As to “Always Christians” — being one of them, myself, I took your point clearly, and it was an excellent one. We “Always Christians” are also, at the same time, “always sinners,” as well.

  3. Cynthia Cody says:

    John, this is a difficult concept to explain but the truth is what can really set us free to be real and not have to hide behind the mask. As usual you can bring things into focus for us Thank you.

  4. LDMartin1959 says:

    “…pastor’s wife who always wanted to know “if her testimony was less valuable than a person who had led a sinful life, then repented and came to Christ.” ”

    This is one issue that has bothered me for decades because it is exactly the sort of thing that so many churches teach, at least covertly if not overtly, and the sort of verses in the Bible on which they focus to the exclusion of other less dramatic passages. This teaching, whether intentional or inadvertent, causes massive destruction by ‘teaching’ those without an “inspiring testimony” that their value as a Christian is zero — they have done nothing which preachers can point to as evidence of “the miraculous saving power of Jesus” and therefore are of no value to Christ in the “building” of the kingdom. This often leads to the mistaken “realization” (again, covertly encouraged by preachers more often than one might think) in those ‘uninspiring’ believers that they need to go out and commit some sort of massive sin to be forgiven of in order to have an “inspiring testimony” as opposed to a ho-hum (aka, “worthless”) testimony.

    There as so many distortions and destruction’s of scriptural principles and Christian lives by preachers out to promote their own pet projects, beliefs and doctrines that many preachers are destroying the kingdom as quickly — or even more quickly — than they are building it.

    • jwfisch says:

      Yes, but I think you’re missing the solution to this. The solution isn’t to go out and sin “big time.” Nor is it to set these people who don’t have dramatic testimonies up on pedestals, but it is for them to realize that their sin is just as bad as the guys with the outwardly sinful lives. If anyone thinks that their sin is somehow less than anyone else’s, they are blind like the Pharisees were blind.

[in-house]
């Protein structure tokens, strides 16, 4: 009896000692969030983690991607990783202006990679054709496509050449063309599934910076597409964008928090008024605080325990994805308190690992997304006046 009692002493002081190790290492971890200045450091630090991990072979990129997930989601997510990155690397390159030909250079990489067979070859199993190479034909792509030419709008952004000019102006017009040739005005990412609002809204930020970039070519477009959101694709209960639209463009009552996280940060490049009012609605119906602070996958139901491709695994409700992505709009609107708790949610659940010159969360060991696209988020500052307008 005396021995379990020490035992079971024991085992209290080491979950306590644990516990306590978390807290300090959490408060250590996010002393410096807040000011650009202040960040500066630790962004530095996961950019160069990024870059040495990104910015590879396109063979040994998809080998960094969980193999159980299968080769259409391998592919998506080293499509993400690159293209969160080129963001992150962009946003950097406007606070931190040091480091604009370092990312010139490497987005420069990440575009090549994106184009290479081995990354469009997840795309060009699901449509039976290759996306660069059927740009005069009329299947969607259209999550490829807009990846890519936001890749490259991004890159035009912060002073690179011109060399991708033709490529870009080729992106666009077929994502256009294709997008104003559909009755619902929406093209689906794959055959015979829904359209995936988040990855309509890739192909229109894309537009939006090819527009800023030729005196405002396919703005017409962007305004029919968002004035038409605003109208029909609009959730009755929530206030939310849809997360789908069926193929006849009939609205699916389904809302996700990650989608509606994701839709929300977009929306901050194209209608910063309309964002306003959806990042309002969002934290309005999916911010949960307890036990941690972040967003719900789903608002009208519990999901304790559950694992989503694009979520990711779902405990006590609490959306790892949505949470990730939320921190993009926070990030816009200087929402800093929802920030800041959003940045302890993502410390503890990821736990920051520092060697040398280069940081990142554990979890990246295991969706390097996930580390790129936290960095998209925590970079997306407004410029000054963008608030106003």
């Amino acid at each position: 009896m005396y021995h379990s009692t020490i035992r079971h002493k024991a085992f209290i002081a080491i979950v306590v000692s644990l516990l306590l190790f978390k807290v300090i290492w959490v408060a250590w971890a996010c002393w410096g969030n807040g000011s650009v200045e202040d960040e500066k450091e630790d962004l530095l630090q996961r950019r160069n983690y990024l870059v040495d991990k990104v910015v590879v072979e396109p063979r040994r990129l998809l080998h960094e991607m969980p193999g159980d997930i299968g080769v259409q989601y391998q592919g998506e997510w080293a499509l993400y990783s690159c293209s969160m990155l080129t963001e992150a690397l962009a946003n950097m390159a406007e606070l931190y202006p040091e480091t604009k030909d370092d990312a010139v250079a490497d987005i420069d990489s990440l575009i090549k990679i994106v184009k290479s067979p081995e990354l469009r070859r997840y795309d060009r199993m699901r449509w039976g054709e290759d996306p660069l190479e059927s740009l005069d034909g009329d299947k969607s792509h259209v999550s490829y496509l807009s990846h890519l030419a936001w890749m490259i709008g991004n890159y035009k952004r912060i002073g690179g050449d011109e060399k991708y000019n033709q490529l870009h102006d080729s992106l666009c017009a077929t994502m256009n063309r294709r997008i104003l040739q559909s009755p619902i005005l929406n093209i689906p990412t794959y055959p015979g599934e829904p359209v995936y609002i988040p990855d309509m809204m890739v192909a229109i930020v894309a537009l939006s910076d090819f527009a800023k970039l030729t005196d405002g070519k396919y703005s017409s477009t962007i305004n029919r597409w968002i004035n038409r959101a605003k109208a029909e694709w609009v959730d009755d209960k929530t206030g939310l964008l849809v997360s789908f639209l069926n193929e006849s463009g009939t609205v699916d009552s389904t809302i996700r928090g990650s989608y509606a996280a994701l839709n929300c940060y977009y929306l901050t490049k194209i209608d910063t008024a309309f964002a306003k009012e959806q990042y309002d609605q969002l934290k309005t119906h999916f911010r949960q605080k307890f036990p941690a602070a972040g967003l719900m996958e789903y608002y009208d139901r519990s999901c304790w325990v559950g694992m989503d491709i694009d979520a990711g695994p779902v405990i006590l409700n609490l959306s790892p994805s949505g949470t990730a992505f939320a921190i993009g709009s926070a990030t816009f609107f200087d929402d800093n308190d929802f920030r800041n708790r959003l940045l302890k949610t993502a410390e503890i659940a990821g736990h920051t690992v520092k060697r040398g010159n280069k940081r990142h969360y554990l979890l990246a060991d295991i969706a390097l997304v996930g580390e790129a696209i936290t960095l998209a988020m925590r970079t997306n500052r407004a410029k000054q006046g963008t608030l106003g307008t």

• LDMartin1959 says:

        No, I didn’t miss the solution any more than I missed the primary point; they are both things with which I whole-heartedly agree. My comments were simply intended to highlight the widespread damage that has been and is being done — and the type of reaction many feel compelled to understand — by the focus of so many preachers on the “great testimony” method of evangelism.

  5. Suzan says:

    I have really enjoyed this recent series of Catches. The “Always Christian” trap is so easy to fall into, even when trying hard to avoid it. We “Always Christians” are blind to it, even when we’re right in the middle of it – like a fish oblivious to the fact that it swims in water. Just when I think I’m somehow different – well, let’s be honest, better than those other “Always Christians” – one of your examples gives me a new insight about myself, and for a brief moment I see around the plank in my eye! That realization shocks me into understanding just how much we “Always Christians” need Jesus too! Sometimes I think we forget just how desperate we truly are, even though we’ve never done any of “those terrible things others have done.” Jesus definition of sin in Matthew 5 pretty much convicts us all.

    Dear Jesus, thank you for the ways you reveal Yourself and Your truth through John and the Catch Ministry. Amen.

  6. Ann says:

    Your devotional truely touched my heart and I wanted to thank you for your words of wisdom.
    I grew up in a Lutheran home and I always believed in God and then I had friends that kept asking me about being born again and I said, What do you mean – when did you ask god to be your personal savior and I said God and I have always been good buddies. I have loved and walked with the lord since I was knee high to a grasshopper, as my grandmother used to say:) I am now 56 years old and my faith in God continues to grow in leaps and bonds, it took me a long time to give him everything and believe he knew better than I did. The greatest thing I have learned and try to do everyday – IS – God First, Others Second, Myself Last. Giving is so much better than receiving. Thank you again and God Bless you! Have a very Happy Thanksgiving:)